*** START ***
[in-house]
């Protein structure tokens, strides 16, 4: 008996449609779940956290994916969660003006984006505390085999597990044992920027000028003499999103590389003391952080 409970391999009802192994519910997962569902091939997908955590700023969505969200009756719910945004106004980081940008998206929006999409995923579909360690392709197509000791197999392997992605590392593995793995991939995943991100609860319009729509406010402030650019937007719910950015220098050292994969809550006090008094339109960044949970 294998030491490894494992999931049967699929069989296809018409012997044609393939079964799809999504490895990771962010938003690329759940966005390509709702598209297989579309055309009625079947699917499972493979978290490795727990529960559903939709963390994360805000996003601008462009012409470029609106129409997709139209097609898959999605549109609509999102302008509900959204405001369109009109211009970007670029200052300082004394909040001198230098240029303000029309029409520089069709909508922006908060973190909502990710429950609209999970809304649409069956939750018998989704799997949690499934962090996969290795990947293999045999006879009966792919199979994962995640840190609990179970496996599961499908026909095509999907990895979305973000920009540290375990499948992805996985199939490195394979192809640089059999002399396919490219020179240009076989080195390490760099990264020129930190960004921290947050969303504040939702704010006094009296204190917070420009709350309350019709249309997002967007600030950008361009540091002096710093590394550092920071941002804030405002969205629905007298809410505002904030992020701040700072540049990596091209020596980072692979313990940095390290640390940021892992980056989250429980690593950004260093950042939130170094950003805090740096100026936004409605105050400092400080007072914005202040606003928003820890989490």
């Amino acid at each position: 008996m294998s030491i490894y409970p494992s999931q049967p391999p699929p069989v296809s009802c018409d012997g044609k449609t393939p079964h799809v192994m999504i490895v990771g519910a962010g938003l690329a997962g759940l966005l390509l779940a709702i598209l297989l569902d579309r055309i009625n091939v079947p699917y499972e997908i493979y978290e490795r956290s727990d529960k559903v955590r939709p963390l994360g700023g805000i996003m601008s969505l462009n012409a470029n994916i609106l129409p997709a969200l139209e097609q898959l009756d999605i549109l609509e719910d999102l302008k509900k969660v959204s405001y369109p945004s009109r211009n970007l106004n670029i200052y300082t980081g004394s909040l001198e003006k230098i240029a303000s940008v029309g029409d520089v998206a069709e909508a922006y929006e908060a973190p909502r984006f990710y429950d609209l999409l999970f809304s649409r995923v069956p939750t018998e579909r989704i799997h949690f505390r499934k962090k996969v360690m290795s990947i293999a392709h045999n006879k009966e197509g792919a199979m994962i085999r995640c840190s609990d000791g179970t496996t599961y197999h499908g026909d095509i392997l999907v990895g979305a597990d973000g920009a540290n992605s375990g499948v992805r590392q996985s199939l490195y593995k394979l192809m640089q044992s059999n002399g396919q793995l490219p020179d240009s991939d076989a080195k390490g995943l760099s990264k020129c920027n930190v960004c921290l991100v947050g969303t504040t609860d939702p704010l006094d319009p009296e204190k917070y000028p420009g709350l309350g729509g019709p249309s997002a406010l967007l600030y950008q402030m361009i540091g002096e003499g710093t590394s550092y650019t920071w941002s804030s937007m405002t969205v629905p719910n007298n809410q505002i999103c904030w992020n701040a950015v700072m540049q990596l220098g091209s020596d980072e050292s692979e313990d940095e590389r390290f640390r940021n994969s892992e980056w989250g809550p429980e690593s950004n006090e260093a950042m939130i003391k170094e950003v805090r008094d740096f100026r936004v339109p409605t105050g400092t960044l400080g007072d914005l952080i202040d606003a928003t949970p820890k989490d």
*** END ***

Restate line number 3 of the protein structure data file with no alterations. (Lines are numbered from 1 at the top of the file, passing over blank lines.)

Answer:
């Amino acid at each position: 008996m294998s030491i490894y409970p494992s999931q049967p391999p699929p069989v296809s009802c018409d012997g044609k449609t393939p079964h799809v192994m999504i490895v990771g519910a962010g938003l690329a997962g759940l966005l390509l779940a709702i598209l297989l569902d579309r055309i009625n091939v079947p699917y499972e997908i493979y978290e490795r956290s727990d529960k559903v955590r939709p963390l994360g700023g805000i996003m601008s969505l462009n012409a470029n994916i609106l129409p997709a969200l139209e097609q898959l009756d999605i549109l609509e719910d999102l302008k509900k969660v959204s405001y369109p945004s009109r211009n970007l106004n670029i200052y300082t980081g004394s909040l001198e003006k230098i240029a303000s940008v029309g029409d520089v998206a069709e909508a922006y929006e908060a973190p909502r984006f990710y429950d609209l999409l999970f809304s649409r995923v069956p939750t018998e579909r989704i799997h949690f505390r499934k962090k996969v360690m290795s990947i293999a392709h045999n006879k009966e197509g792919a199979m994962i085999r995640c840190s609990d000791g179970t496996t599961y197999h499908g026909d095509i392997l999907v990895g979305a597990d973000g920009a540290n992605s375990g499948v992805r590392q996985s199939l490195y593995k394979l192809m640089q044992s059999n002399g396919q793995l490219p020179d240009s991939d076989a080195k390490g995943l760099s990264k020129c920027n930190v960004c921290l991100v947050g969303t504040t609860d939702p704010l006094d319009p009296e204190k917070y000028p420009g709350l309350g729509g019709p249309s997002a406010l967007l600030y950008q402030m361009i540091g002096e003499g710093t590394s550092y650019t920071w941002s804030s937007m405002t969205v629905p719910n007298n809410q505002i999103c904030w992020n701040a950015v700072m540049q990596l220098g091209s020596d980072e050292s692979e313990d940095e590389r390290f640390r940021n994969s892992e980056w989250g809550p429980e690593s950004n006090e260093a950042m939130i003391k170094e950003v805090r008094d740096f100026r936004v339109p409605t105050g400092t960044l400080g007072d914005l952080i202040d606003a928003t949970p820890k989490d």